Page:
That is strange. This is the code to compute the numbers:Daniel Shawul wrote:Is that the reason why the elo I calculate from winningRate percentage sometimes do not match the one displayed on the gui with 95% confidence? For example I saw a 47% winning rate suggesting -21 elo, but only -5 elo is displayed. Also since the current selected parameters do not get all the games played (some early games are probably truncated), how are the mean and confidence intervals estimated ?Note that, in general, you cannot use CLOP to estimate the strength of the optimised program accurately. Win rates produced by CLOP are biased. Win rate over all samples is pessimistic. Local win rate tends to be optimistic. The real win rate of optimal parameters is somewhere in-between.

Code: Select all

```
/////////////////////////////////////////////////////////////////////////////
void MainWindow::updateWinRate(int Column, double W, double D, double L)
/////////////////////////////////////////////////////////////////////////////
{
double Total = W + D + L;
double Score = W + 0.5 * D;
double Rate = Score / Total;
double TotalVariance = W * (1.0 - Rate) * (1.0 - Rate) +
D * (0.5 - Rate) * (0.5 - Rate) +
L * (0.0 - Rate) * (0.0 - Rate);
double Margin = 1.96 * std::sqrt(TotalVariance) / Total;
const double EloMul = 400.0 / std::log(10.0);
addTableItem( 0, Column, W);
addTableItem( 1, Column, D);
addTableItem( 2, Column, L);
addTableItem( 3, Column, Total);
addTableItem( 5, Column, EloMul * pexperiment->reg.Rating(Rate + Margin));
addTableItem( 6, Column, EloMul * pexperiment->reg.Rating(Rate));
addTableItem( 7, Column, EloMul * pexperiment->reg.Rating(Rate - Margin));
addTableItem( 9, Column, Rate + Margin);
addTableItem(10, Column, Rate);
addTableItem(11, Column, Rate - Margin);
}
```

Code: Select all

```
/////////////////////////////////////////////////////////////////////////////
// Outcome model (missing multiplier for draws, should do 1 - w - l?)
/////////////////////////////////////////////////////////////////////////////
double CRegression::ResultProbability(double Rating, COutcome outcome) const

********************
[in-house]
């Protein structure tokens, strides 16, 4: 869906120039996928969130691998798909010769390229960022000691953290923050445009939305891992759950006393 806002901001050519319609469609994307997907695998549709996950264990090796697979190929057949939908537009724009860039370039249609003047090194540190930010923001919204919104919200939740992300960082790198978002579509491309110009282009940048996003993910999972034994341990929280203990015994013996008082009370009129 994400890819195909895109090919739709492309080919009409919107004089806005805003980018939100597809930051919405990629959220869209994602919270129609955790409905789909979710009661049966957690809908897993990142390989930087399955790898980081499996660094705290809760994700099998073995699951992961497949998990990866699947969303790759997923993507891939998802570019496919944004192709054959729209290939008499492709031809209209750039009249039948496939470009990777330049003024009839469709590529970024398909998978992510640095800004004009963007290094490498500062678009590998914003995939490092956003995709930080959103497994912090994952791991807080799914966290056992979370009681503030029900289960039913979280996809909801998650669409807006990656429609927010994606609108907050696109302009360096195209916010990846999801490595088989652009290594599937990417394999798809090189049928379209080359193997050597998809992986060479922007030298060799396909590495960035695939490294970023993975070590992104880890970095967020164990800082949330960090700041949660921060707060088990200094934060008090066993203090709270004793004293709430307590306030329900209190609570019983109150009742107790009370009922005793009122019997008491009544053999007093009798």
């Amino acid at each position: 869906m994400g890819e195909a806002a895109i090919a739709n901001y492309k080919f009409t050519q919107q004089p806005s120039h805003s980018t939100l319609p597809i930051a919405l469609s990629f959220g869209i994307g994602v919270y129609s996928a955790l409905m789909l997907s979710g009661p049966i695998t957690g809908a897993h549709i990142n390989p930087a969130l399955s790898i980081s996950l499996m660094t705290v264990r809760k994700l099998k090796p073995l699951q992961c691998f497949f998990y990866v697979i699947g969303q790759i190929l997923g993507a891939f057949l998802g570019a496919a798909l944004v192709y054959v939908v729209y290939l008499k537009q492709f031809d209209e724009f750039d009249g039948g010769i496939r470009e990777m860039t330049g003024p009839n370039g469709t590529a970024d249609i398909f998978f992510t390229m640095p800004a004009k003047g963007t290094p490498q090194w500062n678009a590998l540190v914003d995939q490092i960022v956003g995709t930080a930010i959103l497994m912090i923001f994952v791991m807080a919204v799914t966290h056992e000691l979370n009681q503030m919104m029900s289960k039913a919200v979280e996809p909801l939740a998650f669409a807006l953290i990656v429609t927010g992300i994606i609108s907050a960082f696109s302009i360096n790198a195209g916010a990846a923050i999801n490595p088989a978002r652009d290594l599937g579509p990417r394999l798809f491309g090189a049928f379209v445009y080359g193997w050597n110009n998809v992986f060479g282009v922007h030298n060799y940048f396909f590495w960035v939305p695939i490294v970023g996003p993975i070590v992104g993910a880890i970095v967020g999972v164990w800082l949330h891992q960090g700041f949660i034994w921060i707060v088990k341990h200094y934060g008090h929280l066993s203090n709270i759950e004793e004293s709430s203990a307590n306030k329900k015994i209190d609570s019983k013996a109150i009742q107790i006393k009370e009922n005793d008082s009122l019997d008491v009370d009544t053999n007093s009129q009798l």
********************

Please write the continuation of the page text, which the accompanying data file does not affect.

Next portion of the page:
{
switch(outcome)
{
case COutcome::Win:
return CLogistic::f(Rating - DrawRating);
case COutcome::Loss:
return CLogistic::f(-Rating - DrawRating);
case COutcome::Draw:
return CLogistic::f(Rating - DrawRating) *
CLogistic::f(-Rating - DrawRating);
}
return 1.0;
}
/////////////////////////////////////////////////////////////////////////////
// Compute win rate for a rating
/////////////////////////////////////////////////////////////////////////////
double CRegression::WinRate(double Rating) const
{
double W = ResultProbability(Rating, COutcome::Win);
double L = ResultProbability(Rating, COutcome::Loss);
return W + 0.5 * (1.0 - W - L);
}
/////////////////////////////////////////////////////////////////////////////
double CRegression::Rating(double Rate) const
/////////////////////////////////////////////////////////////////////////////
{
const int Iter = 30;
double Max = 10.0;
double Min = -10.0;
double MaxRate = WinRate(Max);
double MinRate = WinRate(Min);
for (int i = Iter; --i >= 0;)
{
double Middle = (Max + Min) * 0.5;
double MiddleRate = WinRate(Middle);
if (Rate > MiddleRate)
{
Min = Middle;
MinRate = MiddleRate;
}
else
{
Max = Middle;
MaxRate = MiddleRate;
}
}
return (Max + Min) * 0.5;
}
```

In the next version, I will scale the ratings like in bayeselo. This may avoid confusion. But the difference you observe seems bigger than it should be. Anyway, you have all the necessary code above to understand how ratings are computed.

Rémi